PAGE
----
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Fighting the good fight against imposter syndrome.
Everyone feels it at some point. How will you get over it?
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Robot Overlord Joke of the Day
Q: What do you call fake spaghetti?
A: An im-pasta!
“Fake it until you make it.”
One of my first projects in my consulting career was the first time in my life I felt imposter syndrome. I was “sold” to the client - a significant player in the cereal world - as an expert in Sharepoint who would be coming in to create solutions within the project management part of this multimillion-dollar project.
How did we get to the point where I was an “expert”? I told the leader pitching me to the client that I created a Sharepoint site and moved some columns around once. Somehow that translated into, “Let’s bring this analyst six months into their career and have him tell the CTO of a multinational food manufacturing company how to run things.” That makes sense, right? It took about 10 minutes on site to realize I was way over my head. After months of feeling like a complete imposter, I found another project and rolled off feeling like a failure.
My next project started with the same vibes. I was expected to be an Excel expert. I could have just gone it alone - feeling the same imposter feelings and more than likely ending my consulting career. This time, however, I recognized that I needed support to avoid the same fate. I took action to do things differently.
I started working closely with my team and my leader to understand where they needed help. I figured out how to take what I did well and shared these skills with them, and, in exchange, they had more time to help me level up on skills I didn’t even know I needed. I left the project having left my mark and feeling great about my achievements. It was the most rewarding project I have ever worked on still to this day.
Let’s cover some ideas about taking your imposter syndrome head-on.
Note: This is how the Robot Overlords created an “imposter” image for me. No murder vibes at all. Oof.
1. Realize everyone suffers from imposter syndrome at some point.
At some point in your career, you will feel like you don’t belong in your work situation. Maybe you’re early in your career, and you find out that you are going to have to present to the C-suite. Perhaps you’re in a leadership role, and you’re asked to decide the fate of your team, and you feel completely overwhelmed that you’re going to make the wrong decision.
If you find your inner imposter syndrome kicking in, remember that there is a reason you are in this challenging scenario. People believe in you and your capabilities. Although it may feel daunting, you have it in you to take the skills and abilities that made people believe in you and harness them to get through these feelings of self-doubt. This is your opportunity to prove to yourself that you can do it. Use the belief of others in you as motivation to get through the challenge - just like you have at every other challenge in the past.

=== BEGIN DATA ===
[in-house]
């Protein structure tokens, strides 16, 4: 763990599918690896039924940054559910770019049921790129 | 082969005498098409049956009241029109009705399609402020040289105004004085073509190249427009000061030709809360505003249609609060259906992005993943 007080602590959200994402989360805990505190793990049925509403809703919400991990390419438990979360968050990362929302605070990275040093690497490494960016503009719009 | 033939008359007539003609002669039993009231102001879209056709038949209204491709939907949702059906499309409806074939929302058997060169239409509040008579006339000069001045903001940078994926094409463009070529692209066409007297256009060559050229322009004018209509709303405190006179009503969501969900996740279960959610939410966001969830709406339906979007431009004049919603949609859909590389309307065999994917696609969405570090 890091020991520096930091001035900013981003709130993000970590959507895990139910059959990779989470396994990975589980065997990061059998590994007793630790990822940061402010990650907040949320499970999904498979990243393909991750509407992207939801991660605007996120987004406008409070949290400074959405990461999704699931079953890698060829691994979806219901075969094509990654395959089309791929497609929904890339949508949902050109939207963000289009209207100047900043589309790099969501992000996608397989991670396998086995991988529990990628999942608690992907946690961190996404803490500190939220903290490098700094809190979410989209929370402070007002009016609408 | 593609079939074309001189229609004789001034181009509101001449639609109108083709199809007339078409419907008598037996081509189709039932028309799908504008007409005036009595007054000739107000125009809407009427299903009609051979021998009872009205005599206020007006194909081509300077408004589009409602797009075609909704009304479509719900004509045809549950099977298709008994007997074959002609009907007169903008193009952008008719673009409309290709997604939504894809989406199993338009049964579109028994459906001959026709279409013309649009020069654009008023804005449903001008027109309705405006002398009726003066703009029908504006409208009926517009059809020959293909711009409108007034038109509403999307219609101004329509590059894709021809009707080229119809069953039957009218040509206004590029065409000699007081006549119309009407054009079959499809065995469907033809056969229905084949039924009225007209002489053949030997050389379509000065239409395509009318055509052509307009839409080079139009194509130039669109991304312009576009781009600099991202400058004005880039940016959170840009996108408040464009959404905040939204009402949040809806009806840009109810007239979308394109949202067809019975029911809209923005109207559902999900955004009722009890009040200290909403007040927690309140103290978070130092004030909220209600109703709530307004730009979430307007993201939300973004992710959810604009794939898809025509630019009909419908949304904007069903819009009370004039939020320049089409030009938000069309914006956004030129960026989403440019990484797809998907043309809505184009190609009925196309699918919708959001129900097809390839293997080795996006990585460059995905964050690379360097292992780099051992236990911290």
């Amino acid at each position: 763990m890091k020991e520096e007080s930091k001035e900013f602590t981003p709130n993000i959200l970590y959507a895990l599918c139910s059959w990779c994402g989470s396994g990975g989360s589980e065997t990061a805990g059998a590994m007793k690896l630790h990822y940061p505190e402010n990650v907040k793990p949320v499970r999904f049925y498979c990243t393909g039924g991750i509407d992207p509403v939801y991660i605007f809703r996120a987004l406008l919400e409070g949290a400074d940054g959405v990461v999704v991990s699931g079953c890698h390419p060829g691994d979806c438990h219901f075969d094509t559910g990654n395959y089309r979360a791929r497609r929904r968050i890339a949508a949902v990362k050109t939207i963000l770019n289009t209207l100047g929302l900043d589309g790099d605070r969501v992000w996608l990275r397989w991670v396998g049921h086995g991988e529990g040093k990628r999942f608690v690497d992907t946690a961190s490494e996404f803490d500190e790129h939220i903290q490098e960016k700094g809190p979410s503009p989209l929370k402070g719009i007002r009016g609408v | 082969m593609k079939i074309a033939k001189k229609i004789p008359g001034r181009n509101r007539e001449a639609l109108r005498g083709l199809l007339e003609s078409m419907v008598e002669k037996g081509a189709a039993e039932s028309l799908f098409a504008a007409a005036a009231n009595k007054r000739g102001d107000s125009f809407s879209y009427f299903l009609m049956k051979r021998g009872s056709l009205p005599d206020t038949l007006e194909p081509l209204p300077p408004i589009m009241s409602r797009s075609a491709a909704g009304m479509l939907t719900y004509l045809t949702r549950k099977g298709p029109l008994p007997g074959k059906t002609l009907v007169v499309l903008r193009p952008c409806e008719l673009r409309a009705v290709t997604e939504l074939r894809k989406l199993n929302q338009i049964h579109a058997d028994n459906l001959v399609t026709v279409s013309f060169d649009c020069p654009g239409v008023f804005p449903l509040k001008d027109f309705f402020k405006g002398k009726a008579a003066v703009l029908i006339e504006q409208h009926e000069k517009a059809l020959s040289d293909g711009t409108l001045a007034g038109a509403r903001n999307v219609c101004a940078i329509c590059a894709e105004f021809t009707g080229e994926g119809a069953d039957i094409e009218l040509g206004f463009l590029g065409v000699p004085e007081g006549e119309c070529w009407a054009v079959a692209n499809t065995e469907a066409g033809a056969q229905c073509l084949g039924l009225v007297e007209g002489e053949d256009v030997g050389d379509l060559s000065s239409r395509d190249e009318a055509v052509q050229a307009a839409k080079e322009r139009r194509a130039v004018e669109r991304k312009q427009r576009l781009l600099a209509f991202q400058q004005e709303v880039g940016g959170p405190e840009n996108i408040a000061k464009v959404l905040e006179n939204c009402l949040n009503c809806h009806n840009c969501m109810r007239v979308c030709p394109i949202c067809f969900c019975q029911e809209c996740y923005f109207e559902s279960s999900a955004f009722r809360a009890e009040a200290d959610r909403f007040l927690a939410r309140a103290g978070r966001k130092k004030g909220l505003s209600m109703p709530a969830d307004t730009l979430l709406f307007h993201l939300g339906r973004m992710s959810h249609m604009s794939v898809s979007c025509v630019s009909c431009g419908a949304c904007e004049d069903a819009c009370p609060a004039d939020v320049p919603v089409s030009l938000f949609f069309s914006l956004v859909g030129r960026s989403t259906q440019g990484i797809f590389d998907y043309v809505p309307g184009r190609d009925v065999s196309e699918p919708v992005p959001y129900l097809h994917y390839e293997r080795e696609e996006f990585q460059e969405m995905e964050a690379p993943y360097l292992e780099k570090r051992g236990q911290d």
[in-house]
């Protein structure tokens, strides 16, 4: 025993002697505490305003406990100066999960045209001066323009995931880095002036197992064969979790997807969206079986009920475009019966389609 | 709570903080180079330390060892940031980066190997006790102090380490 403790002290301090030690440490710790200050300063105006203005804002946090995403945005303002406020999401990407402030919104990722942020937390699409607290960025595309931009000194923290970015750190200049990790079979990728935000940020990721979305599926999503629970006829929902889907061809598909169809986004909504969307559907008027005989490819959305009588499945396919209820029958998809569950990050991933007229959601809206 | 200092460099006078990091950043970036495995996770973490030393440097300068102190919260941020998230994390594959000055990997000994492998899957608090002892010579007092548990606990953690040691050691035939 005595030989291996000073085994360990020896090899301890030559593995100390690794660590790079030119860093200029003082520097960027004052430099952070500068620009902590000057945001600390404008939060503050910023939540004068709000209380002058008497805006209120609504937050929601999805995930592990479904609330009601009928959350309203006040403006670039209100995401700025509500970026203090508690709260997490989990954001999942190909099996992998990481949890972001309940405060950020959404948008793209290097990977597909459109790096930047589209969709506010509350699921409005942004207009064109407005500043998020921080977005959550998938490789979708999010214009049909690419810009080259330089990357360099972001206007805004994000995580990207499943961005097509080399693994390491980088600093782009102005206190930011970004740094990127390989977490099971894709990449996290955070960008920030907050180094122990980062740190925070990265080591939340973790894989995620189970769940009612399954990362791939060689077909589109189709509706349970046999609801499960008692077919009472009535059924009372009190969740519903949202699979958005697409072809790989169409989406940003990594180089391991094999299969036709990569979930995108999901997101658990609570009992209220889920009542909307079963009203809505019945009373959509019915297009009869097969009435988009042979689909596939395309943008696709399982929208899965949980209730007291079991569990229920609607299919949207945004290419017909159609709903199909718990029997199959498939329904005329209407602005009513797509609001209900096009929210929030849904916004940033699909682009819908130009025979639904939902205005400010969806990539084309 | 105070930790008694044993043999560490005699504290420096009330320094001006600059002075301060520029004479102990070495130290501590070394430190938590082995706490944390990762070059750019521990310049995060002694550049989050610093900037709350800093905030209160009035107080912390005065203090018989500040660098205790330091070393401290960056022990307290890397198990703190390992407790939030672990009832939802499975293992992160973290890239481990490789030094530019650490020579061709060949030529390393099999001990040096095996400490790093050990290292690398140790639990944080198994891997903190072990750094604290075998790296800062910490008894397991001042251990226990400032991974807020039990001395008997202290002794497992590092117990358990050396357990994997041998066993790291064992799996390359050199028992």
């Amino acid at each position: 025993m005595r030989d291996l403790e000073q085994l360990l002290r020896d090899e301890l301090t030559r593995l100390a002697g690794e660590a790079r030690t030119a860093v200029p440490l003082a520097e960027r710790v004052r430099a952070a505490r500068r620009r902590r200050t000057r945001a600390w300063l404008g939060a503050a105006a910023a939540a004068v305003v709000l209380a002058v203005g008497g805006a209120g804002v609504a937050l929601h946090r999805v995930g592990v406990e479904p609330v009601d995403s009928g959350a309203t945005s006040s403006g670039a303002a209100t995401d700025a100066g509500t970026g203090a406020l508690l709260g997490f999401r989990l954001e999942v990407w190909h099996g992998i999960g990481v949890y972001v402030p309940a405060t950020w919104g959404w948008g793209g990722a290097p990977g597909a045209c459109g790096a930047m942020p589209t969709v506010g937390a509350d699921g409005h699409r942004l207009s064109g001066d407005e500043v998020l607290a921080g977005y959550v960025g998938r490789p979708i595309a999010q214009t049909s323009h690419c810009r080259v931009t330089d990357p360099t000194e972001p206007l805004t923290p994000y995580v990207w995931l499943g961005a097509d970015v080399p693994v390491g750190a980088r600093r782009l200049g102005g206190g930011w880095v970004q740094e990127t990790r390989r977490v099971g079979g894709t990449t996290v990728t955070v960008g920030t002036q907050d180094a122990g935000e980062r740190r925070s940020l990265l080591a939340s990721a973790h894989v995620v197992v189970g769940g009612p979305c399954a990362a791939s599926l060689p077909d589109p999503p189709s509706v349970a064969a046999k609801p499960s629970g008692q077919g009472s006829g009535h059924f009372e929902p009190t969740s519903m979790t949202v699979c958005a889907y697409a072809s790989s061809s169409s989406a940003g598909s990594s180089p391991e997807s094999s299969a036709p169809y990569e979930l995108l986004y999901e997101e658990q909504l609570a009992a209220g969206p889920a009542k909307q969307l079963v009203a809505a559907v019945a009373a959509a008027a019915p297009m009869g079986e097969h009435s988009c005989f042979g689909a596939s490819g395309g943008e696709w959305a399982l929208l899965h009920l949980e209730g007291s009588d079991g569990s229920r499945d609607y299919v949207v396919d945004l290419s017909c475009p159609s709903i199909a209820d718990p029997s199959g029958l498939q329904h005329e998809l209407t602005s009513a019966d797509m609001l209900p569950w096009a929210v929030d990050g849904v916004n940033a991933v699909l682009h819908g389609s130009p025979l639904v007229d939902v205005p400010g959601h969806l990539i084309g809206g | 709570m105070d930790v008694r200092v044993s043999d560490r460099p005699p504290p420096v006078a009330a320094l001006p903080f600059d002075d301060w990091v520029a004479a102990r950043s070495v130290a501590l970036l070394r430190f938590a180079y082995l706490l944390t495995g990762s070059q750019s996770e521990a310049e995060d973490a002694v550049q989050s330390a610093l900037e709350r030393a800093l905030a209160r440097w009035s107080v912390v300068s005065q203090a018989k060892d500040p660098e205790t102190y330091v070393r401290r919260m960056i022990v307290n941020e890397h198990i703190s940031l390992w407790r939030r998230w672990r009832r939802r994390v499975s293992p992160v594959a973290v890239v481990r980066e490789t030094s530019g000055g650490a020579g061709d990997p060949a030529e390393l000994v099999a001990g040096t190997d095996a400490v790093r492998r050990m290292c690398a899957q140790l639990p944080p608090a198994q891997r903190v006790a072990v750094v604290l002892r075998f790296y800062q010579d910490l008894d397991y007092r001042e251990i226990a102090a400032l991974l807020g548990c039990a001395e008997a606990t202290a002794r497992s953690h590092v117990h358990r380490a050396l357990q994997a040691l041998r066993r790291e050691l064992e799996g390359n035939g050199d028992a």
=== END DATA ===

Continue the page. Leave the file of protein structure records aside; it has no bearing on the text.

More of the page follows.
2. Building solid relationships with your team will ensure they are around to help you through.
If you’ve read my previous newsletters, you will notice that I am a huge proponent of building relationships with your team. There are many benefits to this approach to working, and one of the biggest I have found in my career, as I highlighted above, is that your team can offer the support you need to overcome these imposter feelings.
When struggling with a challenge, loop in some of your most trusted coworkers and ask them for their feedback; share your goals and what you are struggling with and get their perspectives. Often, they are aware of your work landscape and may offer validation or a different way of viewing your approach that can boost your confidence and help you get through these feelings.
3. Set goals to achieve while overcoming imposter syndrome.
If you are facing a challenge that seems way too large, an approach to fighting off the imposter feelings is to build up positive momentum by creating a list of what I’ll call “little wins.”
Grab your favorite notepad and draw out your book ends - your starting point and your end goal. Think about a handful of little wins you could have on the path to hitting your end goal. As time progresses and you are working towards the goal, re-visit your list, and once you have achieved a little win, take time to reflect and celebrate the fact that you’re making progress.
With each little win you achieve, remind yourself of how you felt when you started the journey. Think about how you feel now that you can see the wins accumulating, and remember: You are not an imposter. You got this.
Video of the Day
Christina Whittaker - One thing no one told you about imposter syndrome
There are many videos related to imposter syndrome; this was my favorite after watching them. The main message Christina hits on when dealing with imposter syndrome is to remember how motivating hope can be. Hope is a significant driver in your future potential and a great way to get through these imposter-y feelings you have.
Podcast of the Day
UnF*ck Your Brain is an excellent podcast with many topics that can be applied to improving yourself and your work life. This one hits on an approach to handling imposter syndrome called the “thought ladder,” and it tracks with my little wins process above.
What have you done to fight the inner imposter syndrome? Click the button to leave a comment. Let’s go!
Past newsletters you might find interesting
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